What is synesthesia? 

Feeling textures when listening to music or reading words on a page. Tasting foods or hearing music in technicolor. Synesthesia is a sensation wherein stimulus of one sensory pathway causes involuntary, irrepressible involvement in a secondary sensory pathway. The phenomenon derives its meaning from the Greek “to perceive together,” and it comes in many varieties. Composers Alexander Scriabin, Nicolai Rimsky-Korsakov, and Olivier Messiaen are all reported to have experienced synesthesia. 

There exists the concomitant stimulation of every possible sensory combination, but some of the most common manifestations are as follows: 

  • Auditory-tactile synesthesia: occurs when a sound elicits a palpable sensation in the body 
  • Chromesthesia: occurs when a sound (such as music) prompts the vision of colors
  • Grapheme-color synesthesia: occurs when letters and numbers are correlated with colors
  • Lexical-gustatory synesthesia: occurs when hearing certain words stimulates certain tastes
  • Mirror-touch synesthesia: occurs when an observer feels as though they’re being touched when they see it happen to someone else 

Grapheme-color synesthesia is the most widely reported form of synesthesia, but chromesthesia is also prevalent among synesthetes. 

Russian composer and pianist, Alexander Scriabin (1872-1915) began his compositional career in a mostly tonal, late-Romantic style. As he progressed, he became more inspired by his contemporary atonal composer Arnold Schoenberg, and he adopted a more atonal musical language, while being influenced by his own experience of synesthesia. His color system aligns with the Circle of Fifths, wherein he assigns a different color to each of the 12 keys. He doesn’t differentiate between major or minor, just assigns a color based on tonal center. So, C major and C minor are both the same color. Scriabin’s colored circle of fifths is as follows:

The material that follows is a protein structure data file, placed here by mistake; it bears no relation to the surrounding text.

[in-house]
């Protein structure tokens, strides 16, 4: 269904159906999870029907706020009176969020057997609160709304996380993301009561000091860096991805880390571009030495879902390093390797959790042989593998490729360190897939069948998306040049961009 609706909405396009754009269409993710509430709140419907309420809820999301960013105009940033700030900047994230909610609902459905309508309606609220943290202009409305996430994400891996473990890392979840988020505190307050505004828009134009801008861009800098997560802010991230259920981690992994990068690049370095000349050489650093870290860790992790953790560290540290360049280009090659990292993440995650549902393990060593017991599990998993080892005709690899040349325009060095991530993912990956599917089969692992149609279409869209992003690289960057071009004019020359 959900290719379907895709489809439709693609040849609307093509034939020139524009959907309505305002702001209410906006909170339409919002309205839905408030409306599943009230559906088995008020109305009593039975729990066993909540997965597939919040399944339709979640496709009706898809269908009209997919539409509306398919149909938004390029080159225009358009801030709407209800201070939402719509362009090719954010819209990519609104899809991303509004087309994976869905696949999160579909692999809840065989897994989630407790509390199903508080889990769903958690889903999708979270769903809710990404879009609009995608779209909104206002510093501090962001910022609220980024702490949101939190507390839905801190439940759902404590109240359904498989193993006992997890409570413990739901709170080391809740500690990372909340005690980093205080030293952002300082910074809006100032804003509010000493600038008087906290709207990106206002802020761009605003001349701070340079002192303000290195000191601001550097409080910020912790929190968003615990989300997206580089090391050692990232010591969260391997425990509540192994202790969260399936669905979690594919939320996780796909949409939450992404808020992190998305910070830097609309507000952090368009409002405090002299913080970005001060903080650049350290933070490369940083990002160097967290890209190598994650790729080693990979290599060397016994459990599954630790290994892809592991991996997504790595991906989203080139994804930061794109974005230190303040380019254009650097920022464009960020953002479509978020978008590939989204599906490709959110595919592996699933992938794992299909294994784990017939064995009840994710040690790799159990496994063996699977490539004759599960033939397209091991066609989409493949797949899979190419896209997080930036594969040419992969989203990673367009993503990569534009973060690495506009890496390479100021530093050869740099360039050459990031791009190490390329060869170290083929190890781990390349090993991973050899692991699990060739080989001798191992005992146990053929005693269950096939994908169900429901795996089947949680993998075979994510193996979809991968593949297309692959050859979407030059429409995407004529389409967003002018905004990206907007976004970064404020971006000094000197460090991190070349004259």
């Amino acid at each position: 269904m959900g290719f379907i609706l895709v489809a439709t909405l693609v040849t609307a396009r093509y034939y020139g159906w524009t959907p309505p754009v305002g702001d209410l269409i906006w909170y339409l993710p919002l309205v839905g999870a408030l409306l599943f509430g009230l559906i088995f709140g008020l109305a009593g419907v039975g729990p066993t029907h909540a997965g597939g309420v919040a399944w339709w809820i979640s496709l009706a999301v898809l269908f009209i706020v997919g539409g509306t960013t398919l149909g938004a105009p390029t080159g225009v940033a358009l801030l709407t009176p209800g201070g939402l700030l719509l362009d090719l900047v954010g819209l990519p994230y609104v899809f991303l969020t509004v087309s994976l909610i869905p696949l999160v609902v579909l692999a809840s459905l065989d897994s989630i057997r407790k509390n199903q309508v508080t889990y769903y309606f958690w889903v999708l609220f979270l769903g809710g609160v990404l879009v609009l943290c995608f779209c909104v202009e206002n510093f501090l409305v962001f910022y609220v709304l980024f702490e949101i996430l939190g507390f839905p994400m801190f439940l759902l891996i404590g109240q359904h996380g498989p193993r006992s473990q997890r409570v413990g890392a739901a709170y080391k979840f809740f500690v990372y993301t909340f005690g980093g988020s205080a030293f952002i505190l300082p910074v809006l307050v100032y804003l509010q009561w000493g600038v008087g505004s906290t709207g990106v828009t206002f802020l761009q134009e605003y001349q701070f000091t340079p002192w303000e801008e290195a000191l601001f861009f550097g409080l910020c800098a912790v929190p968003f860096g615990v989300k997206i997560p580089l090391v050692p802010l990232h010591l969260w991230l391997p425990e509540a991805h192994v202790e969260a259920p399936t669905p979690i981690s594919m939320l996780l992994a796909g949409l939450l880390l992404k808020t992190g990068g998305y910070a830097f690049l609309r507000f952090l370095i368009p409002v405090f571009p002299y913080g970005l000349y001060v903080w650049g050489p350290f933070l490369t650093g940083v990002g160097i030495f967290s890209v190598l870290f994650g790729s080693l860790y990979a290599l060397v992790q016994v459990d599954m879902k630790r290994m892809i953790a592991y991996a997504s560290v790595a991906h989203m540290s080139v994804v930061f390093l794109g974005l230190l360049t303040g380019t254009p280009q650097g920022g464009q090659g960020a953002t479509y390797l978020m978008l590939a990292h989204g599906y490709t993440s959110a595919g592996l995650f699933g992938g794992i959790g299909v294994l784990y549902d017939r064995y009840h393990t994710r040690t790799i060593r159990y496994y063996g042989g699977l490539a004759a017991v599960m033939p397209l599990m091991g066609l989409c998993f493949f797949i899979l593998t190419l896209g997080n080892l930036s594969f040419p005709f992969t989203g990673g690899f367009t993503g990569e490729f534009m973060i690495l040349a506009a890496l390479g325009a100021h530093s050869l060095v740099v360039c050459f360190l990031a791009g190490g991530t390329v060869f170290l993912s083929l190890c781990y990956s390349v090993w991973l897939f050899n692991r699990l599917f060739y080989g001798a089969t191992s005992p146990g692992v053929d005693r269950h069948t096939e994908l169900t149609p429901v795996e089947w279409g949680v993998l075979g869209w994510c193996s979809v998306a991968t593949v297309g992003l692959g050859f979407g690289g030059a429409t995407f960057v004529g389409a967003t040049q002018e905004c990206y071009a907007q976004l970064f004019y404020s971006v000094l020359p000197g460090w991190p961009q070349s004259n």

Contemporary Russian pianist and composer, Sergei Rachmaninoff, detailed an interaction he had with Scriabin in his autobiography, Recollections. In this conversation, he and Scriabin compare and contrast Scriabin’s and other contemporary Russian composer Nicolai Rimsky-Korsakov’s experiences of synesthesia. Rachmaninoff was intrigued to discover that Scriabin and Rimsky-Korsakov agreed on some colors and key signatures, although he himself was dubious about the whole thing. For instance, both composers linked D major with golden-brown; however, E-flat major conjured red-purple for Scriabin and blue for Rimsky-Korsakov. 

One of Scriabin’s orchestral works, Prometheus: Poem of Fire (1910) includes a part for the “clavier à lumières” which is a “color organ” designed specifically for the performance of this piece. It is played like a piano, but it projects colored light onto a screen rather than producing sound. Scriabin’s original color organ and its mechanism of colorful lamps is preserved in his apartment in Moscow, which is now a museum of his life and his works. 

French post-impressionistic composer Olivier Messiaen (1908-1922) experienced strong chromesthesia. He is quoted as describing his experience, “I see colors when I hear sounds, but I don’t see colors with my eyes. I see colors intellectually, in my head.” He established that if he heard a certain combination of pitches repeated an octave higher, the associated color would grow paler. If repeated an octave lower, the color would become darker. If the combination of pitches were transposed the color in his head would radically change. He gives colorful instructions to performers in some of his pieces. For example, in his Quartet for the End of Time, in the second movement, he instructs the pianist to aim for “blueorange” chords, to invoke “yellow topaz” for one chord cluster, and “bright green” for another. 

Although synesthesia takes many forms blending across the five senses, hearing colors is a wonder that some composers and musicians experience. Although synesthesia is not extensively studied nor understood by scientists and psychologists, these sensory phenomena provide endless avenues for creativity among composers and musicians. 

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